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THE SUCCESS OF ALL OUR LABOURS DEPENDS

UPON GOD's BLESSING.

LUKE V. 4, 5, 6.

NOW WHEN HE HAD LEFT SPEAKING, HE SAID UNTO SIMON, LAUNCH OUT INTO THE DEEP, AND LET DOWN YOU'R NETS FOR A DRAUGHT. AND SIMON ANSWERING SAID UNTO HIM, MASTER, WE HAVE TOILED ALI. THE NIGHT, AND HAVE TAKEN NOTHING: NEVERTHELESS, AT TUY WORD I WILL LET DOWN THE NET. AND WHEN THEY HAD THIS DONE, THEY INCLOSED A GREAT MULTITUDE OF FISHES, AND THEY FILLED BOTH THE SHIPS.

HERE is good Christians, a very instructive

instructive

Here are people toiling and taking pains, and in an honest way, and yet without any success. This will teach us, that the success of all our labour and pains depends upon the will and pleasure of God. We have toiled all the night, and have taken nothing

Then here is, in Simon Peter, an instance of great resignation to the will of God; no fretting at their bad success, but waiting with patience for God's good time. Here is also an example of a well-grounded faith in God's power to favour those that depend on him, even when they have the least hopes: At thy word I will let down the net. And this should teach us never to distrust the power or the goodness of God, but to live in a constant dependence upon him, even then when our honest endeavours do not succeed.

For observe what follows; When they had let down the net, they inclosed a great multitude of fishes; so many, as to fill both their ships; which no doubt did convince them, and should convince us, that man liveth not by bread alone, not by his own labour and industry only, (though these are necessary,) but by the word of God; that is, by the blessing of God upon his labours.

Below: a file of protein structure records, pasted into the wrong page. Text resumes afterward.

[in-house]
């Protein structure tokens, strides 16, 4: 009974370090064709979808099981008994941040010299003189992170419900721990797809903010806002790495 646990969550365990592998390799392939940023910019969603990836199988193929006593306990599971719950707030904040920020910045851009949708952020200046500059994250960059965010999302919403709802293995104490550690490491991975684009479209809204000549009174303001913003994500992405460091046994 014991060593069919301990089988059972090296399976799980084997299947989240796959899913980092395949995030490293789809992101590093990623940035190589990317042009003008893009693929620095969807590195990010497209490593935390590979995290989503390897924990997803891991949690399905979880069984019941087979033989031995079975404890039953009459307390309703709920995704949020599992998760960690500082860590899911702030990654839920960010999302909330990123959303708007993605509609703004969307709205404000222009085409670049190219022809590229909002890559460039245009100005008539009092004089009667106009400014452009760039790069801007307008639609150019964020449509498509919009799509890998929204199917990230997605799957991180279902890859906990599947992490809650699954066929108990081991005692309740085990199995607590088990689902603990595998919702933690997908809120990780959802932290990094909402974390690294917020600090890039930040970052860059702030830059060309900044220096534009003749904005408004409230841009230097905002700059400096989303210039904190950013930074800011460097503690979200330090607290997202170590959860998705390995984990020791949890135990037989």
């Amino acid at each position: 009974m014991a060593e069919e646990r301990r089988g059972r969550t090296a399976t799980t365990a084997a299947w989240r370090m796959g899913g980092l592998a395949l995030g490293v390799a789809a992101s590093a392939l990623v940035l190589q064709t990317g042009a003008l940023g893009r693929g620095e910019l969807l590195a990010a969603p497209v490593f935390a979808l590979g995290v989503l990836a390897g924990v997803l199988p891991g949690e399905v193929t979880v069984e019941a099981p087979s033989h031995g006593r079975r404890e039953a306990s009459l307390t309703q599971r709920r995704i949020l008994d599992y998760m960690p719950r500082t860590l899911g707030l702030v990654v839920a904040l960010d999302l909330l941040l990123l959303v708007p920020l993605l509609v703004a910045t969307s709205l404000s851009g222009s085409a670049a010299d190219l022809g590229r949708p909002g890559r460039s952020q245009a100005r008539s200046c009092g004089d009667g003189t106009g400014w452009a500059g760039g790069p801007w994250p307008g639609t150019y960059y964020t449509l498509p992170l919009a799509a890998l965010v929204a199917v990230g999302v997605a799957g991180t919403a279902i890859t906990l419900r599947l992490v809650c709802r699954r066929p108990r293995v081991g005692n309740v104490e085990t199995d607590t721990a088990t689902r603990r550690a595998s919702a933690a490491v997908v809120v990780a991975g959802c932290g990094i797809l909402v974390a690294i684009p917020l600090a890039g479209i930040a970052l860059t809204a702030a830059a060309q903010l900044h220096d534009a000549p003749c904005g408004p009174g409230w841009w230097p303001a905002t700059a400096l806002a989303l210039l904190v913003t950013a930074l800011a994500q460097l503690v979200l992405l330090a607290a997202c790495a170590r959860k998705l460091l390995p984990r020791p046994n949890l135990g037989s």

Lastly; here is an instance of great piety and gratitude for this great blessing. St. Peter falls down at Jesus' feet, saying, Depart from me, for I am a sinful man, O Lord! that is, I am verily unworthy of so great a favour; I acknowledge thine infinite

power,

and infinite goodness; for nothing less than infinite power and goodness could work such a miracle.

But now, however plain and instructive these things are;

and though in general every Christian owns, That without the blessing of God no man can prosper;—that except the Lord build the house, they labour in vain that build it; that it is but lost labour to rise up early and take late rest, unless God be favourable unto their endeavours; that we are bound to depend upon God at all times; and to adore him, even when he withholds his blessings; and that it is our bounden duty to be thankful, when he bestows them upon us. Though this is owned by every Christian, yet there are but too many who do not consider what this obliges them to.

Christians do not, for instance, always consider, that if we depend upon God's blessing, then should we never fail to ask his blessing; then should we never undertake

any

business

which we have reason to believe he will not be pleased with; that we should never fret, when we are disappointed in our expectations; and that we should never make an ill use of God's favours, whenever he sends them.